Picture of Tony and Stephanie

 Link to the CCRI Home Page Community College of Rhode Island

            By Tony Scaduto


(Anthony Scaduto recently retired as an editor and feature writer for Newsday, the Long Island newspaper, after spending more years in New York journalism than any polite person should ask about. He is the author of ten books, including "Bob Dylan: An Intimate Biography," "Scapegoat," which proved that the man who was executed for kidnapping and killing the Lindbergh baby was most probably innocent, and a detective novel. He is thinking seriously of writing a book about Umbria.)

Orvieto, in the province of Umbria, became "CCRI Italia" this past summer as Professor Maria Mansella herded 24 students to the charming, ancient hilltop town for three weeks of intensive study in the Italian language and culture. Her idea, Prof. Mansella says, was to "teach beginning and intermediate Italian in two intensive courses, to immerse the students in the culture, and to prompt them to interact with the Italian people." "And it worked wonderfully," says one of the students, Stephanie Trudeau of Brooklyn. (Four of the students were from Brooklyn, joining up with the CCRI students when a similar program at Brooklyn College was cancelled.) "After the first week, not only were some of us speaking in Italian to shopkeepers, waiters and others, but we felt comfortable chatting up people in the streets and wherever we happened to go," Ms.Trudeau says. "Unlike major cities like Rome and Florence, very few of the people of Orvieto speak English, so you're forced to use the Italian you’ve learned in class. Prof. Mansella didn’t merely teach Italian language and culture and assign materials out of books, but she arranged jaunts to a number of major cultural sites, including the Sistine Chapel in the Vatican, Florence’s Uffizi Gallery, teemimg with the most impressive treasures in the Western world, and to two sagre, celebrations by people of nearby towns, under tents, with dancing to live bands, lots of food and a chance to intermingle with the local citizens. The CCRI Italian Club picked up a large part of the bus transportation costs – admissions to museums, and the cost of a dinner for all at a local restaurant that’s built over 2,500 year old Etruscan storage rooms that go down about 65 feet below street level. Donn Gennari, president of the club, was one of the students. Orvieto, believed to be the oldest continuously active city on the Italian peninsula, is on a high, flat plateau rising from the fertile valley below. It is one of about a dozen towns built by the Etruscans some 3,500 years ago, when what later became Rome was occupied by primitive mud huts. Mansella also brought into the classrooms three local Italians, a teacher and a retired police officer, Leda and Aldo Papa, and another teacher, Luisa Costantini, who has an apartment in Orvieto that she goes to whenever she’s not in Houston. "Imagine it," she says, "I teach English with a broken Italian accent to Spanish immigrant children in Texas." The three guests discussed their lives and careers, in Italian, with Professor Mansella helping with English when some students didn’t completely understand. Our guide on the cultural field trips was an art historian, Chiara Coletti. Chiara, who speaks nearly perfect English, is in her late twenties, has a Ph.D in art history. Her speciality 16th and 17th century art, and is an aspiring history professor. She is able to bring to life the paintings, sculpture and architecture that she discussed with us in several cities and, a joy when one starts getting confused with the plethora of paintings on museum walls, she gave us a sense of the progression of great art from the medieval up to more recent centuries. "Maria [Mansella] always tried to motivate her students by putting them in close contact with Italian culture, food, atmosphere and the people," Chiara says, "believing that emotionally linking people with the language they’re studying is the best way to get them totally inside that language."For the kids of Orvieto, walking the ancient streets, meeting friends, stopping for espresso or gelato, is a nightly routine. Some of Prof. Mansella’s younger students--a couple were fresh out of high school—often went out after dinner to mingle with Italian kids. "The people around town corrected my Italian a lot," says one of the students, Teresa Dalpe, "which was helpful in learning the language. The younger kids tended to be judgmental, political and opinionated, and I didn’t like that. But other than that I loved being in Orvieto and learned a lot. "Students are planning to hold a forum on Wednesday, November 19, 2003 at 12:00Noon at the Knight Campus, Warwick. They would like to share their experience with the community. "Learning a foreign language can be a lot of fun. It helps to understand each other better and it gives us confidence and strength to succeed in a world that is getting smaller and smaller". Everyone is welcome to attend!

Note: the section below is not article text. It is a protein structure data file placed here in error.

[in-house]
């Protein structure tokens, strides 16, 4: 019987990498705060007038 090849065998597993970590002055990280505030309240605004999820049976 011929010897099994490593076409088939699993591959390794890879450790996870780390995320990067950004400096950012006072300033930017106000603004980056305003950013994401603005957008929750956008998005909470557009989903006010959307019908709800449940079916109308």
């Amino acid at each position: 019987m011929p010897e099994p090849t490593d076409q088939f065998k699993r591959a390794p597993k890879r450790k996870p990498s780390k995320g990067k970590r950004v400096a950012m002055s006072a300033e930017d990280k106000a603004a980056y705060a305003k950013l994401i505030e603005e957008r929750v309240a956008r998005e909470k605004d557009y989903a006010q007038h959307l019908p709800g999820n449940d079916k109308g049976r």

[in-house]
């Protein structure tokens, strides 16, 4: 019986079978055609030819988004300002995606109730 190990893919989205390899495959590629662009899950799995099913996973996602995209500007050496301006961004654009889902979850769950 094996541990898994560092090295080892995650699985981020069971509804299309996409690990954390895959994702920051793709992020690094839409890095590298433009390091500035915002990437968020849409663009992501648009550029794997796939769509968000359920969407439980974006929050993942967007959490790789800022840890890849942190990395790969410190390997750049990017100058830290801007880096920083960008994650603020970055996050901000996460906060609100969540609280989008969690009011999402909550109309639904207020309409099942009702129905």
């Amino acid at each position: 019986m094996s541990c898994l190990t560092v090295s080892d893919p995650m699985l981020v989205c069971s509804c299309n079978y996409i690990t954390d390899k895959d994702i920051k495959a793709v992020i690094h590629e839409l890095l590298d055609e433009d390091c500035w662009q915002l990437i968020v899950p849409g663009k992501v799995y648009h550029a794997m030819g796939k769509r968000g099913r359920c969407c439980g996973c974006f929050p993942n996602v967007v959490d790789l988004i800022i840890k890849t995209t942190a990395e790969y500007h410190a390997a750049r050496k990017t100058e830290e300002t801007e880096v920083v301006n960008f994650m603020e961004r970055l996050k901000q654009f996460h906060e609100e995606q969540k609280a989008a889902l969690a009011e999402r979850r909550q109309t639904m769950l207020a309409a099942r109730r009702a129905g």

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This page developed and maintained by Maria C. Mansella . Send comments and suggestions to mmansella@ccri.edu © 2003, Community College of Rhode Island - All rights reserved.